Sweden by canoe
Everything is now packed and ready for the drive to Heathrow at 4.00am tomorrow. The start of this year's trip follows the same pattern as before: fly to Oslo, pick up the hire car, drive to Arvika, camp overnight, spend the first day buying 2 week's worth of food and supplies. Another overnight camp and then to the outfitter to collect the tent, canoe, paddles, portage trolley, etc and finally the landrover trek to the get-in, this time somewhere north of Algsjon.
The route this year is quite long and remote, about 12 days paddling, unless I find an island that I feel like living on for a couple of days! I may spin it out to 14 days. From past experience, I know it will be quite arduous, but Sweden is a beautiful country even when the weather is against you. The kit list hasn't changed much, I'm taking only what I know works well:
Paramo Cambia base layers
Paramo Mountain pull-on
Paramo Torres gilet
Reed Chillcheater Transpire base layers
Rab down socks
Dam X drysuit
Mountain Equipment lightline duvet
Mountain Equipment Dragon 500 sleeping bag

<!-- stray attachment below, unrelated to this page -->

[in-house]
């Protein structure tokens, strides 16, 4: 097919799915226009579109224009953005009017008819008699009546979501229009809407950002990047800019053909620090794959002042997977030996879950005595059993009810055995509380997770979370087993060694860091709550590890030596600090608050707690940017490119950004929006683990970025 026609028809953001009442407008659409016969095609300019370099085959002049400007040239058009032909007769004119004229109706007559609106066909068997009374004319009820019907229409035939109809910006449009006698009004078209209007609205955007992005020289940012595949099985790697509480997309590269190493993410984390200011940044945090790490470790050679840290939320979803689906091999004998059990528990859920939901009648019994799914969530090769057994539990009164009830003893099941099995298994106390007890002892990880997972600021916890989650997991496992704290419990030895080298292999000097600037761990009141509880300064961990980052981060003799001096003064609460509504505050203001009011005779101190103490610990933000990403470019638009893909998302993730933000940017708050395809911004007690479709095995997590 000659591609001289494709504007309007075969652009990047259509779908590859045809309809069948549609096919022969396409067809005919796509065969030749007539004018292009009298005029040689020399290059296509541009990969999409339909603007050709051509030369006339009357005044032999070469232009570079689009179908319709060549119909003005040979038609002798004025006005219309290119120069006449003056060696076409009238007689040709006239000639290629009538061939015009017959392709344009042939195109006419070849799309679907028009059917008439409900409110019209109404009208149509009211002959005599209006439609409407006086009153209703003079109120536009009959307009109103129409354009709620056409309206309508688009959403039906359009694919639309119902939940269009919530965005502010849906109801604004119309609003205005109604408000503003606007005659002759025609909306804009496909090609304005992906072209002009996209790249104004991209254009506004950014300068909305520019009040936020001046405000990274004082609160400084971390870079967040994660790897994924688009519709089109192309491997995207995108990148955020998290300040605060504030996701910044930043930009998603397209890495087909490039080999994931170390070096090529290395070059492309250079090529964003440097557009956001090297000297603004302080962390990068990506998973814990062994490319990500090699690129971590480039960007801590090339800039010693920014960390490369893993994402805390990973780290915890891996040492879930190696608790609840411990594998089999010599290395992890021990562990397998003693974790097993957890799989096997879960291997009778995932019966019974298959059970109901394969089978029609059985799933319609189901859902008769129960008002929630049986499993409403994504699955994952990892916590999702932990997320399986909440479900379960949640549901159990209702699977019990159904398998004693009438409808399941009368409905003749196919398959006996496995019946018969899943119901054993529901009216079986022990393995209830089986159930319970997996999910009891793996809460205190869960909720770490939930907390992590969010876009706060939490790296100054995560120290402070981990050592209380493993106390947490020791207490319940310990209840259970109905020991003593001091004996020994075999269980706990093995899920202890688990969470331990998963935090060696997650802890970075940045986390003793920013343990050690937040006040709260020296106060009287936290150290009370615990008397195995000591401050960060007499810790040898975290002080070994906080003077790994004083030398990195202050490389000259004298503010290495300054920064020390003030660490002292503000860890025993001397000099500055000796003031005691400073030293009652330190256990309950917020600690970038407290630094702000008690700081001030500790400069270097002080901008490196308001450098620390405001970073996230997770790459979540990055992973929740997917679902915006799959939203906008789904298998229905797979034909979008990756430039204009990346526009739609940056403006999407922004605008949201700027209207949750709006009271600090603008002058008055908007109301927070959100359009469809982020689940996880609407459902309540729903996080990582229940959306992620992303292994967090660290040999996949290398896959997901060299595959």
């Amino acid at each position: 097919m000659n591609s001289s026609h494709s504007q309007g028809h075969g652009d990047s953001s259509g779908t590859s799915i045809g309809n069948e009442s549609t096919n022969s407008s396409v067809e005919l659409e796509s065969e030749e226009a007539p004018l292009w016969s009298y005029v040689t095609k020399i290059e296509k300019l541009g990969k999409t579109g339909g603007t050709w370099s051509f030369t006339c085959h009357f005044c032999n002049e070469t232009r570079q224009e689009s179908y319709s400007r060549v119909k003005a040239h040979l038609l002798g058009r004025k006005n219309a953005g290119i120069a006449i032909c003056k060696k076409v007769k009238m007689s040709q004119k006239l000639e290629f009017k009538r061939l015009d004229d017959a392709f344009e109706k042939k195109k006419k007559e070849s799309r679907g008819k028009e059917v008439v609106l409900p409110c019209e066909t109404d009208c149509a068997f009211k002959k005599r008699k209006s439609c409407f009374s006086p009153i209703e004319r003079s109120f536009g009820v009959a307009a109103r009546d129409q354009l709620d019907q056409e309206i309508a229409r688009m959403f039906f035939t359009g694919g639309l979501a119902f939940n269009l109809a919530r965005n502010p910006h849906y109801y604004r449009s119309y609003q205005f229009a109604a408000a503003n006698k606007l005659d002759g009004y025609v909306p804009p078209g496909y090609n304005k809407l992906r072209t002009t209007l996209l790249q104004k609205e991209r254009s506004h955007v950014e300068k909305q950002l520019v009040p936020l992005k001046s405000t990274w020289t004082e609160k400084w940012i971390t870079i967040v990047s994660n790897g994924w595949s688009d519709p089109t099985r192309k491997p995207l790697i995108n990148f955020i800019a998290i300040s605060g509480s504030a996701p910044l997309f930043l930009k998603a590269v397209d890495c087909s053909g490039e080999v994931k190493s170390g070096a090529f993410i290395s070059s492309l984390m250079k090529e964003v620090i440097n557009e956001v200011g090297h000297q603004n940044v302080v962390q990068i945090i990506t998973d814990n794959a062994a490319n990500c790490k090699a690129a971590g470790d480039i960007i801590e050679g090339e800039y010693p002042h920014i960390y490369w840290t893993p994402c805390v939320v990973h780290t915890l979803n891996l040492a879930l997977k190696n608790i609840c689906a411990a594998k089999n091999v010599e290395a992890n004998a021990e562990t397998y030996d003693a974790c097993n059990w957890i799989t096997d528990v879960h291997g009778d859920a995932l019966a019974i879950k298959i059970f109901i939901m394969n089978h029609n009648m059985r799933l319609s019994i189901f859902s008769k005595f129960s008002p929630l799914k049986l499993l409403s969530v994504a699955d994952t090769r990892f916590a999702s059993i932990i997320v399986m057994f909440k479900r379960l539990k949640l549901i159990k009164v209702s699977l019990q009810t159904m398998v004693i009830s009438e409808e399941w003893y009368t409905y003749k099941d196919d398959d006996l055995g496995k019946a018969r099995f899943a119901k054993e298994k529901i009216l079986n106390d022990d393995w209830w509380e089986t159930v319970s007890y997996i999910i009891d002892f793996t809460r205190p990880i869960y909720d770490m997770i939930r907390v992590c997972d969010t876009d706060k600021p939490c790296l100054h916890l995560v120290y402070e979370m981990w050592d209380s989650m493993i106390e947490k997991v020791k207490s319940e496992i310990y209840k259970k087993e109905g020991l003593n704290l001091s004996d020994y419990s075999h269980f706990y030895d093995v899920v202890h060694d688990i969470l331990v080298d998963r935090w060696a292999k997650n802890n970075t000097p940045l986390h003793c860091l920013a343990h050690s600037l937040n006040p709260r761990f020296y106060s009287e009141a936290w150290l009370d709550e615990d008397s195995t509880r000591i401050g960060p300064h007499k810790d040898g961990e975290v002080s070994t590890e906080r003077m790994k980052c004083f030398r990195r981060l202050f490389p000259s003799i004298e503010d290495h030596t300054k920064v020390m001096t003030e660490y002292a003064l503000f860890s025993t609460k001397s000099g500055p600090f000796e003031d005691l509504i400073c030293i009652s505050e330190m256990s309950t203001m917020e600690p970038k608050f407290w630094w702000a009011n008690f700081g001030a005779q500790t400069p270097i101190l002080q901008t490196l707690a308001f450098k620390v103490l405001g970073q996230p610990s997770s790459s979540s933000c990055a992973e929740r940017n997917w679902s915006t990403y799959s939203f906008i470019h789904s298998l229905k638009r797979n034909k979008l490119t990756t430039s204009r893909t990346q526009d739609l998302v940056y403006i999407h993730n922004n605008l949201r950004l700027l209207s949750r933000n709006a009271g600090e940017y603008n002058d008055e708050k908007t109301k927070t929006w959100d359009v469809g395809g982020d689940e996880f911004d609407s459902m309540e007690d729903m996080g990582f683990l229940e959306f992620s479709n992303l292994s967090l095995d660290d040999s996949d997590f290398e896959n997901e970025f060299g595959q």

Mountain Equipment 3/4 sleeping mat
Trangia with gas converter
Bushbuddy with Snow Peak 900 titanium pot
Snow Peak titianium mug
True North Little Tarp
Assorted Ortleib and Exped drybags for double bagging essentials such as sleeping bag, mat, cameras and clothing.
Princeton Tec Apex head torch
Aquagear Survivor water filter
Hasselblad Xpan11 with 45mm
Everything is then packed into a Nookie 100ltr drybag which is securely tied down in the canoe.
The only untested kit I am taking are the Five.Ten Canyoneer 2 boots which I bought at Paddlefest in April and the Reed Aquatherm socks. I know Reed Chillcheater very well, I've used their gear for years and have no concerns about the quality or the capabilities of their products, it's top quality throughout. The Canyoneer 2's are a bit of a shot in the dark, but they are well made with good attention to detail. The materials certainly seem to be up to the job, they are designed for canyoneering but more importantly they are comfortable. A strap and buckle closure would seem to be a weak point in any design, but these are very robust. The boots are reasonably stiff and the soles are made of a sticky rubber compound, which will be useful on the portages. The fold-over cuff is neoprene covered in lycra and is comfortable and supportive. The upper is mainly mesh with a side drain-hole. I know I'm pinning a lot of faith on these boots, but given the high quality of materials and workmanship, I'm confident that they will be up to the job.
16 hours to go.....